ALBANY, NY (06/20/2016)(readMedia)-- "Thanks to bipartisan support, New York has taken a step toward long-needed reform. When the Governor signs this bill, the State will move closer to fully meeting its constitutional and moral duty to ensure that effective public defense representation is provided in every court around New York State. That's how Jonathan E. Gradess, Executive Director of the New York State Defenders Association (NYSDA), reacted to passage of legislation requiring incremental reimbursement to counties for the cost of providing mandated representation.
NYSDA has long advocated for statewide reform. Its efforts, with others, helped bring into being the Indigent Legal Services (ILS) Board and ILS Office in 2010. "But this is something new," Gradess commented. "We've seen a county-led effort for this legislation from the beginning."
Fueled by the settlement in late 2014 of a lawsuit filed against the State by the New York Civil Liberties Union (NYCLU) in 2007, counties statewide demanded that the Legislature take action. The settlement provided an infusion of state funds in only five counties, because they had been used by the NYCLU as examples of the State's failure to provide constitutional representation and a judge added them as defendants. That set up a "five down, fifty-seven to go" situation, as NYSDA noted at the time.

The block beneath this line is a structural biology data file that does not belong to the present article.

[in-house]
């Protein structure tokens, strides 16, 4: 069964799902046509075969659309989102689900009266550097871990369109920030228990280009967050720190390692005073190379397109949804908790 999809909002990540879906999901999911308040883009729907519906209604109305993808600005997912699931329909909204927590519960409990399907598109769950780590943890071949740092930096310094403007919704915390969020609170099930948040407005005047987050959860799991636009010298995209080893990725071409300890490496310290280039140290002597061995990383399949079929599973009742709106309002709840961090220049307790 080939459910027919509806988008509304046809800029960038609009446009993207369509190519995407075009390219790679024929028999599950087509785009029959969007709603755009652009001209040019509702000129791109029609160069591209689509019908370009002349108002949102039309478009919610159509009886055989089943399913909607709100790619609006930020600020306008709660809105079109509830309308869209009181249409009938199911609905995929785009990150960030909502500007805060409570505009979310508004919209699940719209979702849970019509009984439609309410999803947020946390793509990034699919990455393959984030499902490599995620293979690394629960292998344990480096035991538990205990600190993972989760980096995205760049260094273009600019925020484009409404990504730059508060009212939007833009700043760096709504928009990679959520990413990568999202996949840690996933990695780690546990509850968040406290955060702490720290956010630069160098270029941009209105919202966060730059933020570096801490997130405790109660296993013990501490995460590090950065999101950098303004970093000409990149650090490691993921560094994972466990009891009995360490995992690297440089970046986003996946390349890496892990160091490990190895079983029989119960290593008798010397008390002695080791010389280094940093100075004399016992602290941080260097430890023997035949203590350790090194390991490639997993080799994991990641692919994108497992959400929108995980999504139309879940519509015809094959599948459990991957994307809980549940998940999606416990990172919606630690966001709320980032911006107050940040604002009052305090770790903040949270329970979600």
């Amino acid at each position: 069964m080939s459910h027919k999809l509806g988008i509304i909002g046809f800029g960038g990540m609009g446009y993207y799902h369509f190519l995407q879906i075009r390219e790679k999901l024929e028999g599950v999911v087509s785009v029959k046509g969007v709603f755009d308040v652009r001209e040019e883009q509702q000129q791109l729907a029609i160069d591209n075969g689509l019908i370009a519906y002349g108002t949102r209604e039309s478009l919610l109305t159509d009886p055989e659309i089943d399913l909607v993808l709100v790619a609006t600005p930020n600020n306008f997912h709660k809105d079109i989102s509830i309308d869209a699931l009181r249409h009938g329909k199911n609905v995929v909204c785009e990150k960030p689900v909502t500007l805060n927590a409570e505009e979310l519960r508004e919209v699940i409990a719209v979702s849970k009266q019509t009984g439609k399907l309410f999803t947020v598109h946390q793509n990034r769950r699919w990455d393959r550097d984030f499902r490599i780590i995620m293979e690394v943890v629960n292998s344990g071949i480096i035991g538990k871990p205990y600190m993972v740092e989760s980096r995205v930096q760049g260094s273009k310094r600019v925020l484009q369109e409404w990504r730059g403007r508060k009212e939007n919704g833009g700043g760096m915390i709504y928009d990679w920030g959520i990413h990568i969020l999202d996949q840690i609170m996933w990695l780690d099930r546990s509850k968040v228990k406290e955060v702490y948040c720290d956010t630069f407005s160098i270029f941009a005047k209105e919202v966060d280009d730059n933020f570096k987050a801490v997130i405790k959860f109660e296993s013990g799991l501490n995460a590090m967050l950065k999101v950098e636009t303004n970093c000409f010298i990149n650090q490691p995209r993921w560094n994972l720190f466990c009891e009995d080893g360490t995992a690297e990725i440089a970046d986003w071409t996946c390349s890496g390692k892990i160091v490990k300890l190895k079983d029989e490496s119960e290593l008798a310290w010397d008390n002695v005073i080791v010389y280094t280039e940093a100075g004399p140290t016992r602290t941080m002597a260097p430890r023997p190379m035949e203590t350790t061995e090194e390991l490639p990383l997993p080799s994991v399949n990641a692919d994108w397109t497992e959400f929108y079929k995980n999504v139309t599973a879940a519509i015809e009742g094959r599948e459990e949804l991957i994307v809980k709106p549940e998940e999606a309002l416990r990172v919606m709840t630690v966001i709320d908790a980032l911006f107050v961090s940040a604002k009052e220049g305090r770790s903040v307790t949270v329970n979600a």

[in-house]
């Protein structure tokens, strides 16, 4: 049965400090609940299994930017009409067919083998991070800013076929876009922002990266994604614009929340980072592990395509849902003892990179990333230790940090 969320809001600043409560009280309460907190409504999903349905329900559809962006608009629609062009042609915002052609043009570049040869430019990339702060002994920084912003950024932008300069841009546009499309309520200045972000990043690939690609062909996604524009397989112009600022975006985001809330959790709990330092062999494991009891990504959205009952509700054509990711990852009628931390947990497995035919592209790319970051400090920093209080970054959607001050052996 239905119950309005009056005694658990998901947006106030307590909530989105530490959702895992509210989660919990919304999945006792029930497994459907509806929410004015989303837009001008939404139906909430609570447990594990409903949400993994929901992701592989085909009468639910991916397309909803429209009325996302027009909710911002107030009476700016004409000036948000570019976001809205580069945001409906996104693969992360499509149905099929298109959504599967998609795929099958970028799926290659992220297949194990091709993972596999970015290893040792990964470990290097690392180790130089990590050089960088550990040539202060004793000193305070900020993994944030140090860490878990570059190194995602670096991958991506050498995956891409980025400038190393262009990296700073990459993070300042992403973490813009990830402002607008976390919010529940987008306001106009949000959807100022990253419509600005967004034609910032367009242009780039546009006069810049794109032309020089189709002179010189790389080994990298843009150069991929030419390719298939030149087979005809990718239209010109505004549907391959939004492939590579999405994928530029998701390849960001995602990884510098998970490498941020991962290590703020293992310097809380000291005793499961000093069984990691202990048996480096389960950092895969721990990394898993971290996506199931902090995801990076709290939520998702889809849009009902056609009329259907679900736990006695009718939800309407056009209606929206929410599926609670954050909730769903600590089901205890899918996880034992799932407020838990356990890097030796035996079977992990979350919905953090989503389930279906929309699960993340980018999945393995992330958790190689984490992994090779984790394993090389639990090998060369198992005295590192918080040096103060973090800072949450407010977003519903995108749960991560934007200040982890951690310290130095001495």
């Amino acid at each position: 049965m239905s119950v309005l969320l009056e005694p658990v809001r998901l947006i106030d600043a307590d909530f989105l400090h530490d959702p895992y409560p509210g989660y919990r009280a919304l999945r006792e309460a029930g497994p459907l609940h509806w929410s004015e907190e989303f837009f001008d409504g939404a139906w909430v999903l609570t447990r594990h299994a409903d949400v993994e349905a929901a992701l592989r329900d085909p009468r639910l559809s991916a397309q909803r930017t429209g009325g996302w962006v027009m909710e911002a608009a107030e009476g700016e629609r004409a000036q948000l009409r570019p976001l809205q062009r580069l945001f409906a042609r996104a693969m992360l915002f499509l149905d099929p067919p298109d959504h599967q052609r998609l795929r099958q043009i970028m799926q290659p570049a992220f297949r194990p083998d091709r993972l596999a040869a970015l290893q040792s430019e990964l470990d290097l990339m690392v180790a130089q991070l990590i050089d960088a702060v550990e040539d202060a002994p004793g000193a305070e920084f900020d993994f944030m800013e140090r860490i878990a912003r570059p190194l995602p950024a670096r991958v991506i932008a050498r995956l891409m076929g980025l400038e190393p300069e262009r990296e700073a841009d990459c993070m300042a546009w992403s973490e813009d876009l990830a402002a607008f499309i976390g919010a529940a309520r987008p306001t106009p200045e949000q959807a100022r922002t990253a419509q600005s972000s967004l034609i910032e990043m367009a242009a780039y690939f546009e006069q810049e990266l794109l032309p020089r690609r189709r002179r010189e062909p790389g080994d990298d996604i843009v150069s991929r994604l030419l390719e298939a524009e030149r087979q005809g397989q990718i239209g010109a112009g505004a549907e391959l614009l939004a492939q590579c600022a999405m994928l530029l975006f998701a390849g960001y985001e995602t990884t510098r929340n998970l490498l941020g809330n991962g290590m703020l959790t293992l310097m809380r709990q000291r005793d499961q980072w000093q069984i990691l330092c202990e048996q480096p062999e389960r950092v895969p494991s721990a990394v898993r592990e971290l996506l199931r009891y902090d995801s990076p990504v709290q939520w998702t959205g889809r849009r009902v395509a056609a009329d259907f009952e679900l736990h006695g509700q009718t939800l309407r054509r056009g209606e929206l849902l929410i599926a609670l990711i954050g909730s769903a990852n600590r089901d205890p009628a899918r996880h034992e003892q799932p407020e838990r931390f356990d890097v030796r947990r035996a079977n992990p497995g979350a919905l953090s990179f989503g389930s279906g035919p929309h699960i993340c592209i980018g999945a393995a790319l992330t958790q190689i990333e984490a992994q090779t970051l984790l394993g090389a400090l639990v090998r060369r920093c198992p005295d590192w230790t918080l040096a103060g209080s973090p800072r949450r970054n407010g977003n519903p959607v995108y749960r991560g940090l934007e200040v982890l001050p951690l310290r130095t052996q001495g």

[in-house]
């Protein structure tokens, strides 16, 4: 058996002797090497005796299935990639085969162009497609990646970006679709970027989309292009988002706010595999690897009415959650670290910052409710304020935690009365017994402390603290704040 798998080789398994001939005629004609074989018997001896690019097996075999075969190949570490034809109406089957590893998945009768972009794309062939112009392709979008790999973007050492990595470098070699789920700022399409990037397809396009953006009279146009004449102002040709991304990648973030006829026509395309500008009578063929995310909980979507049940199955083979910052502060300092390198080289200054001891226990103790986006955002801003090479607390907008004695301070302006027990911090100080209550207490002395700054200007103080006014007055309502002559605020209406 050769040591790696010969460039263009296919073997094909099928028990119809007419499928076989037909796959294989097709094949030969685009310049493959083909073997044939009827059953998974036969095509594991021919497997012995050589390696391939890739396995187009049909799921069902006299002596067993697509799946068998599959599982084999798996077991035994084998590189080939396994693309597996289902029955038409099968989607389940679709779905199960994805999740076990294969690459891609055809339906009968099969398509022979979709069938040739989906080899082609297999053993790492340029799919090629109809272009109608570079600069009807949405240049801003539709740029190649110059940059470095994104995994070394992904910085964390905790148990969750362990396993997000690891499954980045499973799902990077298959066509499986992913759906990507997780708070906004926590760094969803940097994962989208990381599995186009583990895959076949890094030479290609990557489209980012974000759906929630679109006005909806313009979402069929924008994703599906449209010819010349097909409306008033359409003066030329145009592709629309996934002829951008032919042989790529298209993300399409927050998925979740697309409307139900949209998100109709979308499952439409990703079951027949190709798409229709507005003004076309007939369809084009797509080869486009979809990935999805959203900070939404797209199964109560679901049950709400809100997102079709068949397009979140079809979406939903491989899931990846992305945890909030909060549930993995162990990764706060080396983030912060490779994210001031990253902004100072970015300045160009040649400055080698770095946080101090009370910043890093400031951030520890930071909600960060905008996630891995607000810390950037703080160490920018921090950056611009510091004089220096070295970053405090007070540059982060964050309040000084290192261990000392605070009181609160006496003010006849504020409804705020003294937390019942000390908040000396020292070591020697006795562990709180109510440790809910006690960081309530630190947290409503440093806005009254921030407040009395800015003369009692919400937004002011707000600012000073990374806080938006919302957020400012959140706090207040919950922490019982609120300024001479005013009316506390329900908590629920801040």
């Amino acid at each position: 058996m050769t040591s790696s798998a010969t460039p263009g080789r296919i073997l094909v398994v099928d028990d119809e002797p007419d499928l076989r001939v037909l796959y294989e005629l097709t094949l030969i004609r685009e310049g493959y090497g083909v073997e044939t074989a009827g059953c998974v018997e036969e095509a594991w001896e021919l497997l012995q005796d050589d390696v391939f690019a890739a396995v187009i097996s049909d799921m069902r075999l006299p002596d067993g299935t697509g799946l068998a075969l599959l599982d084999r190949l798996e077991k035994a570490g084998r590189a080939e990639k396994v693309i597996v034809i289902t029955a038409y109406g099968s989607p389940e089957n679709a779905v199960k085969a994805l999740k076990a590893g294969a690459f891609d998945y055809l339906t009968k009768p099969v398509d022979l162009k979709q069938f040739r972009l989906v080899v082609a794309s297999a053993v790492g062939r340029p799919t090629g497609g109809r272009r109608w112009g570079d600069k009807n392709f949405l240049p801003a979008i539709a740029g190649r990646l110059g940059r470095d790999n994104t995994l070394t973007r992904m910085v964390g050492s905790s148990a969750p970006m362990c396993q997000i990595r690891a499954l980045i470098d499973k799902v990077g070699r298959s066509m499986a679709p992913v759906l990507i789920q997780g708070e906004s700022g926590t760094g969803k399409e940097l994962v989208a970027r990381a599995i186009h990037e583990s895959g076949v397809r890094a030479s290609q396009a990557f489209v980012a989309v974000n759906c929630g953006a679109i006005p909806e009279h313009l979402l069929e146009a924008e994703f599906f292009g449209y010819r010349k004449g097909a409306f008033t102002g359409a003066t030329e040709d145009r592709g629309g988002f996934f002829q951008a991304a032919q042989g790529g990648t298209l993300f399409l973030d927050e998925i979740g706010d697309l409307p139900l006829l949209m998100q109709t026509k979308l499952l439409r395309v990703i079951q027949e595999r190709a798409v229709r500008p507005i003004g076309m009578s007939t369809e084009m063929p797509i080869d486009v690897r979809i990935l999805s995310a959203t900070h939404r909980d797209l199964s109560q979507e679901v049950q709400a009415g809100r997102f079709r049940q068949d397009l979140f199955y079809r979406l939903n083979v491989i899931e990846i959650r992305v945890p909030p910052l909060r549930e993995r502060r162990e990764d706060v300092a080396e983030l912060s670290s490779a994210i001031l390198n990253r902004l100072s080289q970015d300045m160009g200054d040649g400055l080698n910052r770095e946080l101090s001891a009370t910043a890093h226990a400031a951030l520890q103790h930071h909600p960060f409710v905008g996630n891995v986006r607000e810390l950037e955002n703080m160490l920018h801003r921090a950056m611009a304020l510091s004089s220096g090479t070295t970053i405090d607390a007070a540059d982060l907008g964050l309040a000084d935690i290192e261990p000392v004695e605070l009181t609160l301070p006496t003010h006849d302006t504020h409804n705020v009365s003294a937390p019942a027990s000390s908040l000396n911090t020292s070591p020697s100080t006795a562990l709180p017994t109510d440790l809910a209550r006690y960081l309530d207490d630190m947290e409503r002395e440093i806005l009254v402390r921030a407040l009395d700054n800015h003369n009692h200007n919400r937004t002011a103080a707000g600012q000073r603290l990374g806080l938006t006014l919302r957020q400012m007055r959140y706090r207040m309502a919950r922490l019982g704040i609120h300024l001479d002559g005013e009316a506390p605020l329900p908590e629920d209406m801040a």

"St. Lawrence County is pleased that the New York State Legislature has heard the call to alleviate the burden of unfunded mandates and ensure the protection guaranteed in the Constitution that the accused shall enjoy the right to counsel, funded appropriately and equitably," County Attorney Stephen D. Button said about the bill. Button, a former public defender, has worked hard to bring fiscal relief to counties and justice to clients. He credited many with passage of the historic measure, citing "the leadership shown by Senator John DeFrancisco, Assemblywoman Pat Fahy, Senator Patty Ritchie, Senator Joe Griffo, NYSDA Executive Director Jonathan Gradess, New York State Association of Counties Executive Director Steve Acquario and many others."
NYSDA congratulates all those who worked to bring this legislation into being. "We look forward to working with the State, with counties, with lawyers, and with the client community going forward," Gradess stated. "Without funding, effective representation is impossible. But funding alone is not the answer – oversight and a client-centered approach are also vital. We are eager to see all those components put to work."
NYSDA offers training, legal research, and other assistance to public defense lawyers across the state. In doing so, it hears a litany of ways that public defense lawyers are unable to give their clients the effective representation every lawyer is ethically bound to provide. "They have too many cases. Too few resources. Unique problems in every county – but some major problems in every county," Gradess said. "Now, that should change."